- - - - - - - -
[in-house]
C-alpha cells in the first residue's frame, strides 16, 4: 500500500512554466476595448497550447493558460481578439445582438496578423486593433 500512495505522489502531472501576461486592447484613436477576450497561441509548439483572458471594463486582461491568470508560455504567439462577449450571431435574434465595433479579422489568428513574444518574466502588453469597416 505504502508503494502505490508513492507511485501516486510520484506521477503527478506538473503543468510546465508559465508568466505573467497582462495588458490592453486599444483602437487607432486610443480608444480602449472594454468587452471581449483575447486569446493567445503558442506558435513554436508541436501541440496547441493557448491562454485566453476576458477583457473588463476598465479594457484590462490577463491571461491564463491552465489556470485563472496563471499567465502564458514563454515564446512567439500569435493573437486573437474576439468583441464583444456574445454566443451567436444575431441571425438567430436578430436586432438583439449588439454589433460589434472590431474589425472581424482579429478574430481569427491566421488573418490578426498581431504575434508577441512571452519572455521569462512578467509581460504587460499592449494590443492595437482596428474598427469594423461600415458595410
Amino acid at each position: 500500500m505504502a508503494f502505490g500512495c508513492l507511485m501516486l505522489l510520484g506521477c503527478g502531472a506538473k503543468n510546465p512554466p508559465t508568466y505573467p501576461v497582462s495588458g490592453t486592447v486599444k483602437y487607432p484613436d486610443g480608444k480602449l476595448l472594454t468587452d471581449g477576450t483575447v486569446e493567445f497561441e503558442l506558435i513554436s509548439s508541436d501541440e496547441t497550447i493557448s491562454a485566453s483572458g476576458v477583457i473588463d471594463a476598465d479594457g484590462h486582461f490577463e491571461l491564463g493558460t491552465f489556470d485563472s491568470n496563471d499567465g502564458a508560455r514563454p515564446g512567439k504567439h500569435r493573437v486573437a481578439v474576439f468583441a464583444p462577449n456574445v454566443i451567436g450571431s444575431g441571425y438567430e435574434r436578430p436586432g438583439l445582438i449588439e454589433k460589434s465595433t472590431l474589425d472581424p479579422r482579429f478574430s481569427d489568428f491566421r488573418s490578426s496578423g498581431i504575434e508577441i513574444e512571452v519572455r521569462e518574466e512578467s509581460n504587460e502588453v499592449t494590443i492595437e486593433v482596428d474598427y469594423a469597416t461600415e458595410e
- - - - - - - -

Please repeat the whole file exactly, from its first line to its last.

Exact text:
[in-house]
C-alpha cells in the first residue's frame, strides 16, 4: 500500500512554466476595448497550447493558460481578439445582438496578423486593433 500512495505522489502531472501576461486592447484613436477576450497561441509548439483572458471594463486582461491568470508560455504567439462577449450571431435574434465595433479579422489568428513574444518574466502588453469597416 505504502508503494502505490508513492507511485501516486510520484506521477503527478506538473503543468510546465508559465508568466505573467497582462495588458490592453486599444483602437487607432486610443480608444480602449472594454468587452471581449483575447486569446493567445503558442506558435513554436508541436501541440496547441493557448491562454485566453476576458477583457473588463476598465479594457484590462490577463491571461491564463491552465489556470485563472496563471499567465502564458514563454515564446512567439500569435493573437486573437474576439468583441464583444456574445454566443451567436444575431441571425438567430436578430436586432438583439449588439454589433460589434472590431474589425472581424482579429478574430481569427491566421488573418490578426498581431504575434508577441512571452519572455521569462512578467509581460504587460499592449494590443492595437482596428474598427469594423461600415458595410
Amino acid at each position: 500500500m505504502a508503494f502505490g500512495c508513492l507511485m501516486l505522489l510520484g506521477c503527478g502531472a506538473k503543468n510546465p512554466p508559465t508568466y505573467p501576461v497582462s495588458g490592453t486592447v486599444k483602437y487607432p484613436d486610443g480608444k480602449l476595448l472594454t468587452d471581449g477576450t483575447v486569446e493567445f497561441e503558442l506558435i513554436s509548439s508541436d501541440e496547441t497550447i493557448s491562454a485566453s483572458g476576458v477583457i473588463d471594463a476598465d479594457g484590462h486582461f490577463e491571461l491564463g493558460t491552465f489556470d485563472s491568470n496563471d499567465g502564458a508560455r514563454p515564446g512567439k504567439h500569435r493573437v486573437a481578439v474576439f468583441a464583444p462577449n456574445v454566443i451567436g450571431s444575431g441571425y438567430e435574434r436578430p436586432g438583439l445582438i449588439e454589433k460589434s465595433t472590431l474589425d472581424p479579422r482579429f478574430s481569427d489568428f491566421r488573418s490578426s496578423g498581431i504575434e508577441i513574444e512571452v519572455r521569462e518574466e512578467s509581460n504587460e502588453v499592449t494590443i492595437e486593433v482596428d474598427y469594423a469597416t461600415e458595410e